ceci n'est pas un post
When I started this Web site two months ago I was writing and uploading the daily post in the early evening. As I've aged, posting time has inched ahead through evening to night and now, inevitably, into the dawn. Technically, every post is a day late. It has been discipline lite around here, and something must be done.
This kind of deadline creep has some precedence in the history of the calendar. At one point earlier in the millennium, some pope convened a summit on the subject of calendric creep. They realized that Spring wasn't what it used to be, which was because Spring wasn't when it used to be. Three-hundred-and-sixty-five is a nice round number; but as days go it's a hair shorter than our actual year, and each year the seasons were getting a little further ahead. This kind of sloppiness starts to add up after a few centuries and before you know it you're celebrating Christmas on Fire Island in your bikini.
To ward off such a scenario, these Vatican types figured out that they had to strike a dozen or so days from the calendar. So October 2 to October 17, 1374 were aborted (I am making up the dates). To prevent future creep they decided to add a day to February every four years but not add it once every few hundred years, and that way Christmas stayed cold and daffodils kept blooming in February. According to their calculations it should stay that way until the Year 43,986, when another day will have to be obliterated. So far, this cockamamie scheme has worked. For all its supposed anti-intellectualism, the Vatican appears to have had a bunch of brainiacs working for it back then. Too bad they weren't programming computers in the 1980s.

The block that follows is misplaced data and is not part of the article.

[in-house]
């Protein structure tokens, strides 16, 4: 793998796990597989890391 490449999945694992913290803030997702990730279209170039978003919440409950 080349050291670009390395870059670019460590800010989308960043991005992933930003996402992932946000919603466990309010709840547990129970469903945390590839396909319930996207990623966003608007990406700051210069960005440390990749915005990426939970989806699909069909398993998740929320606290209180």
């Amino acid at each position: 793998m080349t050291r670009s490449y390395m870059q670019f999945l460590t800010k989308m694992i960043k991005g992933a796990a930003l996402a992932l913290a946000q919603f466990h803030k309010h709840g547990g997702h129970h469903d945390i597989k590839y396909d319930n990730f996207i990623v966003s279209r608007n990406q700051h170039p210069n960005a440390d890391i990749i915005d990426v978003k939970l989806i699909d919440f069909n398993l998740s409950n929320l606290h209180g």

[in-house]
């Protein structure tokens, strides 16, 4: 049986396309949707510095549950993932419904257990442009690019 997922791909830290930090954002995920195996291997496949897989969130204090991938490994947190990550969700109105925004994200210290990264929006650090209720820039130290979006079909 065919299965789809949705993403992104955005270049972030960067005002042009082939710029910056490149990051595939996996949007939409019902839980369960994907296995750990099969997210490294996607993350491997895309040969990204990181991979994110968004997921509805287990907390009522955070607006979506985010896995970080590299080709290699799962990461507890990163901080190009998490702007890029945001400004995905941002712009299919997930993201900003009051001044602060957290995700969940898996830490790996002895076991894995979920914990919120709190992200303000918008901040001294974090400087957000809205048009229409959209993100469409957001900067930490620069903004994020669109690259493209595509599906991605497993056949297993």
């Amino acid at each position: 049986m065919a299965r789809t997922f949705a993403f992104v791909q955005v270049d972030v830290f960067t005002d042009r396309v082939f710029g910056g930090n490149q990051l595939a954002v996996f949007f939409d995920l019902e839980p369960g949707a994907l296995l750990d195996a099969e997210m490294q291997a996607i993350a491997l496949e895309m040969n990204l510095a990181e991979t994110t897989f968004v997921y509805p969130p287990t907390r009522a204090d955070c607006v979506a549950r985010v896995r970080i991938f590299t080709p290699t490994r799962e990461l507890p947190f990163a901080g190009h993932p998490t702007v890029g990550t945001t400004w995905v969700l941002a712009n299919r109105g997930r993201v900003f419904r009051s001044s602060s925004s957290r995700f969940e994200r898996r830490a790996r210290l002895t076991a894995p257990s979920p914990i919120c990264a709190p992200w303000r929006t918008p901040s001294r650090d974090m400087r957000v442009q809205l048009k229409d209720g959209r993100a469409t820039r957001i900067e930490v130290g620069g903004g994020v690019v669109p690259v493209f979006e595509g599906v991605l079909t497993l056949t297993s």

So it was tempting, being Pope of this Web site, to strike a day from its calendar. Poof! No more 2 August 1999, and suddenly D&P doesn't always look like it's a day behind. But that would violate the premise of the site, which is to write every day, and "every day" cannot mean very much if it does not include 2 August 1999, dismal and undistinguished day though it may turn out to be. Another option would be to write twice in one day, but that too would violate the spirit if not the letter of the daily writing code. Stocking up beforehand is cheating.
A third option was to reverse the creep, writing a little earlier every day, by an hour or so, and so in less than a month get things back on schedule. But discipline has its limits.
Which leaves us with this non-post that will hurtle us back on top of the day and out from under the wheels of its hearse. Be assured that no writerly effort, editing, or other human or animal testing went into this non-post. It is filler, padding. Like those missing days in the Middle Ages, or Duchamp's pipe, it does not exist.
So what the hell are you looking at?